All “get off my lawn” nostalgic yearning aside, I’ve gotta commend Vack for the bold choices that he makes from frame one. A lot of ink has been spilled about Assholes being a “gross-out” movie, but it’s not the crassness of the dialogue or the hideous sight gags that are really so jarring. Instead it’s Vack’s keen attention to detail that other millennial filmmakers would be unlikely to think of.
In the very first sequence of the flick, as Adah Shapiro, pic’s girl in begrudging recovery, complains about how much she hates sober people we are treated to subtitles that cannot be removed by remote. These subtitles aren’t in another language other than our own. In fact, they are all too familiar to some of us.
“When I was not a sober person and I looked at ber people, I wod be like, whoa, like, you are li, lame. Like, I never gonna be like you. And now that I have crossed over to the sober fe, I stil feel that way, I do! I just still feel that way, and I, I jt, you know, nothing’s changed, and just, and it makes me feel incredibly lonely. Like, incredibly alone in this world because now I forced to hang out with people who I relateero…”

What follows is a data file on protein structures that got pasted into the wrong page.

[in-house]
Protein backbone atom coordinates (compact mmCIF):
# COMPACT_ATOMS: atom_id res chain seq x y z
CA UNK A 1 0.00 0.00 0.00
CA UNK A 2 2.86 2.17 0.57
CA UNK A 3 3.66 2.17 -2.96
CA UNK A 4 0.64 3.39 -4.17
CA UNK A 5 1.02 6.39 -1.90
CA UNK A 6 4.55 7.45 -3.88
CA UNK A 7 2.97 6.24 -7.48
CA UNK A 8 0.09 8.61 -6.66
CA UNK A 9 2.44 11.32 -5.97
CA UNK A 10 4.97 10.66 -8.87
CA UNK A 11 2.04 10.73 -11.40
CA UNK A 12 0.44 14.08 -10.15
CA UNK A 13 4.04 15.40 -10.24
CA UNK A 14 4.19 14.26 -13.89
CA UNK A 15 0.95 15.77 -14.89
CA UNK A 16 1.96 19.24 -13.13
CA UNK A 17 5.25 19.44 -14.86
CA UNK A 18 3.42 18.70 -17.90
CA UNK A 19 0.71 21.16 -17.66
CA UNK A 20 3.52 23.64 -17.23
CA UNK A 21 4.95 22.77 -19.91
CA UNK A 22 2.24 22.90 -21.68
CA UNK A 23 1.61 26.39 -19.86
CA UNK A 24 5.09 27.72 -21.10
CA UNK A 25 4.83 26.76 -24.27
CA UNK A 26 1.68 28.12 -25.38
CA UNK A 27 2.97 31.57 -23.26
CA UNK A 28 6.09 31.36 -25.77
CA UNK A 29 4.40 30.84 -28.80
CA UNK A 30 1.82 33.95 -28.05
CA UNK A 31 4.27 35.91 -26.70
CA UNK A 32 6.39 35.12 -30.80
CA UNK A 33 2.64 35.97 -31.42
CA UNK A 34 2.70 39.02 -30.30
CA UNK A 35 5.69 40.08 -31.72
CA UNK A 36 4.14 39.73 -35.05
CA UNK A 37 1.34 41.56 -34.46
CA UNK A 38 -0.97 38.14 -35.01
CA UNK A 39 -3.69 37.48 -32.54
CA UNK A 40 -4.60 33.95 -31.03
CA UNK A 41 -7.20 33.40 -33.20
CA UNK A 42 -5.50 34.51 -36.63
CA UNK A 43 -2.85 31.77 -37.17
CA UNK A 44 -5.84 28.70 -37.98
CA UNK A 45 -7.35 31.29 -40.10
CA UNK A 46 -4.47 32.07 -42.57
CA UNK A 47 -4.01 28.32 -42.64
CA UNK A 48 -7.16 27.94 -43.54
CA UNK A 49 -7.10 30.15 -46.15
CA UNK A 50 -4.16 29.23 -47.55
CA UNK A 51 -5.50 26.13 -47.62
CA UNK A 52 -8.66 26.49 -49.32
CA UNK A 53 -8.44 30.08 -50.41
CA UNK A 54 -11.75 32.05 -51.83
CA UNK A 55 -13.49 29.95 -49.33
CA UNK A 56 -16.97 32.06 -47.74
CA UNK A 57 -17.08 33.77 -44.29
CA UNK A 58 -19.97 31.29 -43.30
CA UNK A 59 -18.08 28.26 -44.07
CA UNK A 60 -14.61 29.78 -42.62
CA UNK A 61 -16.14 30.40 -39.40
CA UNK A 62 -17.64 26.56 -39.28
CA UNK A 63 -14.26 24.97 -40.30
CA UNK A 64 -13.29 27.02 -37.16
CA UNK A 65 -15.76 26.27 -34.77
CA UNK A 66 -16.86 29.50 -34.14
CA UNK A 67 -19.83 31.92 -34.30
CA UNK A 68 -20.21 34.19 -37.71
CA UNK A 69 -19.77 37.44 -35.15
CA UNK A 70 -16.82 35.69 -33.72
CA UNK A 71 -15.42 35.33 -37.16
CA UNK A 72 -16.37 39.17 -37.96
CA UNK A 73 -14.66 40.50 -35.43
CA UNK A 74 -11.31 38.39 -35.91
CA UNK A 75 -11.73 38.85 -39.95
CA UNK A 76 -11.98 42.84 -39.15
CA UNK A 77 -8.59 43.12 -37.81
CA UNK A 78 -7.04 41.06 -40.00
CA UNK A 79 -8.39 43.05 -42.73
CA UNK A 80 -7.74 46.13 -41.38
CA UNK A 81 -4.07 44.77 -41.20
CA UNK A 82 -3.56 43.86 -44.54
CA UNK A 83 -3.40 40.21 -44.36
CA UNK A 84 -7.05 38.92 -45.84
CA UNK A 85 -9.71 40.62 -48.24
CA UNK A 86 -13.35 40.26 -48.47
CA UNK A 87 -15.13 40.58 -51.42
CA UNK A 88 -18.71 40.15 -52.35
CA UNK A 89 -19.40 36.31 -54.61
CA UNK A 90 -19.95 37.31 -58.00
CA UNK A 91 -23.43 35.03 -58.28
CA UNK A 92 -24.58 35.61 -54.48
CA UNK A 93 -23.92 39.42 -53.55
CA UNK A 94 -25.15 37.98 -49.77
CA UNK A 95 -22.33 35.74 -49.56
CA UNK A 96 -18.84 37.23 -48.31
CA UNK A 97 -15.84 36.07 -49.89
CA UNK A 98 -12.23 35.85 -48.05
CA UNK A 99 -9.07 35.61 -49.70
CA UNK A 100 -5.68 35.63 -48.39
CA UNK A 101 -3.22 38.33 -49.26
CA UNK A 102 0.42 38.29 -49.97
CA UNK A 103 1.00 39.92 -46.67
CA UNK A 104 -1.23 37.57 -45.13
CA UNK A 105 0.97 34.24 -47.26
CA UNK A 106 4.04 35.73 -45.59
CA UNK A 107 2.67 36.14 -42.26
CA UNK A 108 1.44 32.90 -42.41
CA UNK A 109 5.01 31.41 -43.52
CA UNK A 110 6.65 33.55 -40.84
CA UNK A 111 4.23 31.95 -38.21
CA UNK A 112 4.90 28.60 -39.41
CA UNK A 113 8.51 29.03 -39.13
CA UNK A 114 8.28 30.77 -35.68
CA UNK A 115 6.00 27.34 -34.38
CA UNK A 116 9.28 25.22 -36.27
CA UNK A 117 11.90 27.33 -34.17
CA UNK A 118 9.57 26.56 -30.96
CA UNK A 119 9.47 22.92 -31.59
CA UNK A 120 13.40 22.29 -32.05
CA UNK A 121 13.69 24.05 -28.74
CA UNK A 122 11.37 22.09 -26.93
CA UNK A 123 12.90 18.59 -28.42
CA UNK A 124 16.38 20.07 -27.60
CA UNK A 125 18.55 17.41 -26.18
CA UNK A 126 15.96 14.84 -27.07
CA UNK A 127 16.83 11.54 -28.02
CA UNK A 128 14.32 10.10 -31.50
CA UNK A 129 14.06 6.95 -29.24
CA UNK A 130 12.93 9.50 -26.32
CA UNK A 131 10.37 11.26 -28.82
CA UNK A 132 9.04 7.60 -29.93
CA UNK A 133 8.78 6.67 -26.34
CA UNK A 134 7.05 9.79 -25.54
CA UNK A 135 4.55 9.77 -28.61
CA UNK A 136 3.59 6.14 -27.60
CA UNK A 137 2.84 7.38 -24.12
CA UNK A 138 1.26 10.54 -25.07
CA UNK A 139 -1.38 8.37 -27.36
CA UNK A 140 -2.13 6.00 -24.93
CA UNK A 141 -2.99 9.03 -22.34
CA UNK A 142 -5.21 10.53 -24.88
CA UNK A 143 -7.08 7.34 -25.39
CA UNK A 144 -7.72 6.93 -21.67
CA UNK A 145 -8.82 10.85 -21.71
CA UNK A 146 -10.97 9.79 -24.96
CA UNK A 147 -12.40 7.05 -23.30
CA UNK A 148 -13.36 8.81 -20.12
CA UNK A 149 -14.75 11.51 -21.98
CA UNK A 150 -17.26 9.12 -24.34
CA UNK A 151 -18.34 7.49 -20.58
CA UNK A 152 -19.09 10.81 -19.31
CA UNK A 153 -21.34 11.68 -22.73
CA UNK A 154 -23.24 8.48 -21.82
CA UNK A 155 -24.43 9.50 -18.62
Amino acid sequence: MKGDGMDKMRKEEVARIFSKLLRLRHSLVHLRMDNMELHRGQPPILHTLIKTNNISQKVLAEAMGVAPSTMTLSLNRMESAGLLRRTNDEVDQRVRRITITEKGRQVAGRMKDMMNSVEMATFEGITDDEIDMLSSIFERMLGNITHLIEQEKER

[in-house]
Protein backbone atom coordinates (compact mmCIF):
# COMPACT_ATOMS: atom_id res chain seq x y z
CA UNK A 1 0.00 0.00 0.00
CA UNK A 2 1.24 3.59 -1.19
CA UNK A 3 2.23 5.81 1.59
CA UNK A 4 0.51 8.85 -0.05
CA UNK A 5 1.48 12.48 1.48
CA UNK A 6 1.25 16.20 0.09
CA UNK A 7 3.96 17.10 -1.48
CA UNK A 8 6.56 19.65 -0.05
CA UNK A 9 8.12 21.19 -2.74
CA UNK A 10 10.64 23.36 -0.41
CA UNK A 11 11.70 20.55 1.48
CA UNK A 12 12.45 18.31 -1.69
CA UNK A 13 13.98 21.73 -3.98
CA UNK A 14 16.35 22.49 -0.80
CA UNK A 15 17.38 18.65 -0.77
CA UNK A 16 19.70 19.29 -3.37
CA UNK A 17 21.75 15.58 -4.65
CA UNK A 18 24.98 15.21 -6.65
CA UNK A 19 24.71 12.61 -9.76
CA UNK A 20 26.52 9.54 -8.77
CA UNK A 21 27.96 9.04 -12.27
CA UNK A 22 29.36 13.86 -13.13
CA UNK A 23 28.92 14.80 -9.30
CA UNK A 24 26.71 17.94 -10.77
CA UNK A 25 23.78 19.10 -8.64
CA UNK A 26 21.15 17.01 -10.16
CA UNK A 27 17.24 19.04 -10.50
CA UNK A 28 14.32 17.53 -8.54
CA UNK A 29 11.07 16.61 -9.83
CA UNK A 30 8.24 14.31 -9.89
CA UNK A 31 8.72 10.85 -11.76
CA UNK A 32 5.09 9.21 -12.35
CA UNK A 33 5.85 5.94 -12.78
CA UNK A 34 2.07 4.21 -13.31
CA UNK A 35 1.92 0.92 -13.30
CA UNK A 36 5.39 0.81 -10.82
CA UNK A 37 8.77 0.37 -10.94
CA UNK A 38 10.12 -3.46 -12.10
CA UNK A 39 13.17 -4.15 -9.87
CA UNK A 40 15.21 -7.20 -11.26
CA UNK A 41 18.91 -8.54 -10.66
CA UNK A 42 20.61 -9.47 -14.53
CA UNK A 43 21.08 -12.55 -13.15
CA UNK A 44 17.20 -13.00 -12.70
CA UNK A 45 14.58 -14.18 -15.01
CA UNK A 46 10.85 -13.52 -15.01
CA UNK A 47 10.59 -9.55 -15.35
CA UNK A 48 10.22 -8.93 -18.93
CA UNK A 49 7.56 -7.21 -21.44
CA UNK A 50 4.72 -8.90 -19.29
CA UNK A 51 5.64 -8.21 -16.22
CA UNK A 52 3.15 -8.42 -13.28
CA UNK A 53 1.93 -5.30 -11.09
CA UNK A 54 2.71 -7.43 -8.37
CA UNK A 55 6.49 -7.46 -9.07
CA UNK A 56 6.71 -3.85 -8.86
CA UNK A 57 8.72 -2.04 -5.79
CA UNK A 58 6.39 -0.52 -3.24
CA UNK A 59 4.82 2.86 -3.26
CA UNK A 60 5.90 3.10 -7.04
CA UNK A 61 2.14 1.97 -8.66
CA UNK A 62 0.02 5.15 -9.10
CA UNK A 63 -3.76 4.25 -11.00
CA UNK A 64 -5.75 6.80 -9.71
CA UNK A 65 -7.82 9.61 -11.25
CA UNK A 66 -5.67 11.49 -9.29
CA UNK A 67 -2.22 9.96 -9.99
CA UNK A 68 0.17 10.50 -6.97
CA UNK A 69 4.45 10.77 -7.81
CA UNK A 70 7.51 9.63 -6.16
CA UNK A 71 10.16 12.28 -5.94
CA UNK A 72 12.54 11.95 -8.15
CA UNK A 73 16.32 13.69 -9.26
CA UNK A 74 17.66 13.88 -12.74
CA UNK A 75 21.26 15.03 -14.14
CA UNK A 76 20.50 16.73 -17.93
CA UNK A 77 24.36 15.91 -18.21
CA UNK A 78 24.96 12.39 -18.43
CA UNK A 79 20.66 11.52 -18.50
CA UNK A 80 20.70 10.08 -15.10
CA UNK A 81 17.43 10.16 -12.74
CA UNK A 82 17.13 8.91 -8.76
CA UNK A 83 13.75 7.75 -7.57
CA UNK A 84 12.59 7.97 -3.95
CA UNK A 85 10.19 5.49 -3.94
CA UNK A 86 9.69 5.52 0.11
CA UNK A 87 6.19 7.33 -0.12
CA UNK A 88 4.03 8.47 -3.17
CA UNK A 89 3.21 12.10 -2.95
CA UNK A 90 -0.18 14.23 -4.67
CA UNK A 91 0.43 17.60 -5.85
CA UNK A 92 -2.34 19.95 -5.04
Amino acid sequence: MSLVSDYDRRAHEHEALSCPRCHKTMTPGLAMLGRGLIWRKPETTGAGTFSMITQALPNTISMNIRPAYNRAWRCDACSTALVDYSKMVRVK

This is just a taste of Adah’s lament and the accompanying subtitles read like nothing so much as a regrettable text message that you send to a former lover at four in the morning before crashing on a park bench and waking up in your own urine.
It is this sense of authenticity that gives Assholes its real power. And it is this power that makes this more than what can fairly be referred to as a “gross-out comedy.” For every feculent fluid that’s highlighted on-screen there are a handful of exchanges that underscore the seriousness of the subject matter.
This acute authenticity extends far beyond the frankness of Adah’s sexual frustration to the way in which she projects her sickness onto her brother, something that virtually every addict has been guilty of at some point in their downward spiral.